Skip to main content

Developing and validating a questionnaire for mortality follow-back studies on end-of-life care and decision-making in a resource-poor Caribbean country



Palliative and end-of-life care development is hindered by a lack of information about the circumstances surrounding dying in developing and resource-poor countries. Our aims were to develop and obtain face and content validity for a self-administered questionnaire on end-of-life care provision and medical decision-making for use in population-based surveys.


Modelled on validated questionnaires from research in developed countries, our questionnaire was adapted to the cultural sensitivity and medico-legal context of Trinidad and Tobago. Two sets of semi-structured face-to-face cognitive interviews were done with a sample of physicians, sampling was purposive. Phase 1 assessed interpretation of the questions, terminology and content of the questionnaire. Phase 2 was tested on a heterogeneous group of physicians to identify and fix problematic questions or recurring issues. Adjustments were made incrementally and re-tested in successive interviews.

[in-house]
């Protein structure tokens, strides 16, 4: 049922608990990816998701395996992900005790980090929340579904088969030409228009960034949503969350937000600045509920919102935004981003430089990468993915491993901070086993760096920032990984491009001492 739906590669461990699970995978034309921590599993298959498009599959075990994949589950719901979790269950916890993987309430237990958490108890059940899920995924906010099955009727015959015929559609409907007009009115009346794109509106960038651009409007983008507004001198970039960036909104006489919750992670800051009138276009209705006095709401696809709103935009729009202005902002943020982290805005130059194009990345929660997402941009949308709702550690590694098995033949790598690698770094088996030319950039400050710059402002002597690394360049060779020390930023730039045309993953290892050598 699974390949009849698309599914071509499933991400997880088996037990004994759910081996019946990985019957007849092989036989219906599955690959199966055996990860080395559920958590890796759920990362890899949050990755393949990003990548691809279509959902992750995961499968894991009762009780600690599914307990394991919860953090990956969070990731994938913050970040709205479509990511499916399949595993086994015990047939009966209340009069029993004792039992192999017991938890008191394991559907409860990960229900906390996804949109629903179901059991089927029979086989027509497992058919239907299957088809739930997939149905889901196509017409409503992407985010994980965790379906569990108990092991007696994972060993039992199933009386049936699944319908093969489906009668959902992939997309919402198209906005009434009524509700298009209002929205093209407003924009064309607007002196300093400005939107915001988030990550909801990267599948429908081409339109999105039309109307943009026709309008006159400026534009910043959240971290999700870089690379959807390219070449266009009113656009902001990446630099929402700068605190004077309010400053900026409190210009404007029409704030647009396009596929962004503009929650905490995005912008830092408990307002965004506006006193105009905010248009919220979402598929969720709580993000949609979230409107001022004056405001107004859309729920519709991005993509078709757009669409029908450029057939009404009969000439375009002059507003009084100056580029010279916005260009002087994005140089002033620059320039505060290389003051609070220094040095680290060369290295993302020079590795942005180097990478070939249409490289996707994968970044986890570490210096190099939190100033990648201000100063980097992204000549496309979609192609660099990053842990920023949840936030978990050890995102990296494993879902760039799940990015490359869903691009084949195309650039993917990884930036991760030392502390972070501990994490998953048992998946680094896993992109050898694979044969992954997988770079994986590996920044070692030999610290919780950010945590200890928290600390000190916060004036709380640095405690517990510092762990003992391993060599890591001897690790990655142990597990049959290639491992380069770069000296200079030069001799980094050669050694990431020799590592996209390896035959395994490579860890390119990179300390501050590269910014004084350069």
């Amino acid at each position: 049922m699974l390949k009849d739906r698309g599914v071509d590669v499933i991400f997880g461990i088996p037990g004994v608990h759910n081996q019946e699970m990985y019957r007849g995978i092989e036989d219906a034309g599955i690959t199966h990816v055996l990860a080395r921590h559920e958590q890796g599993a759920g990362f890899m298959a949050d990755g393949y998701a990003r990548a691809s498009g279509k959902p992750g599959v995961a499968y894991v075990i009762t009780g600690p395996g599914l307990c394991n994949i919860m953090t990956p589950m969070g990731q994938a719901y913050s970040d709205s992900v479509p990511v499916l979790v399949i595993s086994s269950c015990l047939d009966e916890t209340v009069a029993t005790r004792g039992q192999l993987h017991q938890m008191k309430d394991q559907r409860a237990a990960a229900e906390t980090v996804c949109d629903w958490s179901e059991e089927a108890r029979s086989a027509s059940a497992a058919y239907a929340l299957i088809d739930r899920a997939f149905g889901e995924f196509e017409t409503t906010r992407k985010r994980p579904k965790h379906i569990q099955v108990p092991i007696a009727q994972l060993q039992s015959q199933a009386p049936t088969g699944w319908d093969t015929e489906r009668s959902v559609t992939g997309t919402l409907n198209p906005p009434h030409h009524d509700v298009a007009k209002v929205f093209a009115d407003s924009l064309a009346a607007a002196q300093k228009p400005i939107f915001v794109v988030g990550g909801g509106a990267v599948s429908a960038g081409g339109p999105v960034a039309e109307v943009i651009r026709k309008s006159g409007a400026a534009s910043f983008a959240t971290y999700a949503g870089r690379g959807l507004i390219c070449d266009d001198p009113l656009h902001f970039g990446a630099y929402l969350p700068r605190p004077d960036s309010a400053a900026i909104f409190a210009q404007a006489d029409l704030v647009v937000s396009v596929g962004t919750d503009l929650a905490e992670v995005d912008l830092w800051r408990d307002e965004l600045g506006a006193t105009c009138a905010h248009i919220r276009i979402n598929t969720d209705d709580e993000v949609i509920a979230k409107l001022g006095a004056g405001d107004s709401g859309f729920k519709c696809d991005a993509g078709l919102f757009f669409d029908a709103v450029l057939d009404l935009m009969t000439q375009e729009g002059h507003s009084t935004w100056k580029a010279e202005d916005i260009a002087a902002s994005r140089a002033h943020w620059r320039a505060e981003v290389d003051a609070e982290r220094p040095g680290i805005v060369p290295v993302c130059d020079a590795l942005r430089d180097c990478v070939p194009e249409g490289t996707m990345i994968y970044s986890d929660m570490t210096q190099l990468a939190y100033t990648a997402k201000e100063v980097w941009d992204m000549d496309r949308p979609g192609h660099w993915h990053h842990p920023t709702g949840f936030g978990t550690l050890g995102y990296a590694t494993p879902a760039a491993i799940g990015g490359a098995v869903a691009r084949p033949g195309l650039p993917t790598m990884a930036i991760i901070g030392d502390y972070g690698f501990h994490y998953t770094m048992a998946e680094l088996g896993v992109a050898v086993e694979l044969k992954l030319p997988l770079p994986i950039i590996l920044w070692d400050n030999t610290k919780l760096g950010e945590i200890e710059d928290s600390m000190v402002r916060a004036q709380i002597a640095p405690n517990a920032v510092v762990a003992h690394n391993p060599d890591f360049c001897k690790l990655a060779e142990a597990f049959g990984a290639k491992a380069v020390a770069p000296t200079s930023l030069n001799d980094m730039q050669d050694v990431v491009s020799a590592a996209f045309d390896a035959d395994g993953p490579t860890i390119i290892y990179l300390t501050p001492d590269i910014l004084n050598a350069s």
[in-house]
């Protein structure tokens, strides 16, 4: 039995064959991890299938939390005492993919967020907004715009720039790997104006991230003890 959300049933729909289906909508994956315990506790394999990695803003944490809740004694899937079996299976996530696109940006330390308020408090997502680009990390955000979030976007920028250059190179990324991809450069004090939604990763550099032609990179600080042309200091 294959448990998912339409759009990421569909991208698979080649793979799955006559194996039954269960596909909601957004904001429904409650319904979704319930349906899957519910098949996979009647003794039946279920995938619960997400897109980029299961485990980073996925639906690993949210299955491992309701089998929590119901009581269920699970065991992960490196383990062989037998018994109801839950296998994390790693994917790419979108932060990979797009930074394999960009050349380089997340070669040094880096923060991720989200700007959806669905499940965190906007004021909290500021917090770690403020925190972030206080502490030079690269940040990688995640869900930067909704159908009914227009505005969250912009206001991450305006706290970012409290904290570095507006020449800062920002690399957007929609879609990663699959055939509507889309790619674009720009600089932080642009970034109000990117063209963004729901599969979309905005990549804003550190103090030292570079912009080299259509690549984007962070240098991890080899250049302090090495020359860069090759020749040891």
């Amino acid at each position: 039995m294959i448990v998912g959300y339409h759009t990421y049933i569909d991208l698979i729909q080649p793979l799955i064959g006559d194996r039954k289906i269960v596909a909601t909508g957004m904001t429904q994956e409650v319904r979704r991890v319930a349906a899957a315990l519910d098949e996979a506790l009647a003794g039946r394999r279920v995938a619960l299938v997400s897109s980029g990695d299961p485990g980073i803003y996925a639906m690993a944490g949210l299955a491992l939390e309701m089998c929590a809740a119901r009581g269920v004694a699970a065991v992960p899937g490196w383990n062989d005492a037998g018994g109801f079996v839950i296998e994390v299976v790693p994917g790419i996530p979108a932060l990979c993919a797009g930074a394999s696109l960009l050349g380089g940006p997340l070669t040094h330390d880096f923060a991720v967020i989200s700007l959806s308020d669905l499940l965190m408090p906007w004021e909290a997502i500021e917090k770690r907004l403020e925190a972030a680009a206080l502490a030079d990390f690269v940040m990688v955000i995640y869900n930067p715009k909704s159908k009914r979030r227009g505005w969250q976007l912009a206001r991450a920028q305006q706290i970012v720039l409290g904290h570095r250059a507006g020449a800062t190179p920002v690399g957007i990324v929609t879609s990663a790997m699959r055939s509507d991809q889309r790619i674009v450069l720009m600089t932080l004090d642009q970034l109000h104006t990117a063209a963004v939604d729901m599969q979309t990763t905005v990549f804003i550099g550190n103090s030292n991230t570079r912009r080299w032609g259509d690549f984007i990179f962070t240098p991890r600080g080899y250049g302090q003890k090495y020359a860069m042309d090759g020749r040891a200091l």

Eighteen physicians were interviewed nationwide. Adaptations to questionnaires used in developed countries included: addition of a definition of palliative care, change of sensitive words like expedited to influenced, adjustments to question formulations, follow-up questions and answer options on medications used were added, the sequence, title and layout were changed and instructions for completion were included at the beginning of the questionnaire.


A new instrument for assessing and documenting end-of-life care and circumstances of dying in a small, resource-poor Caribbean country was developed and validated, and can be readily used as a mortality follow-back instrument. Our methods and procedures of development can be applied as a guide for similar studies in other small developing countries.

Peer Review reports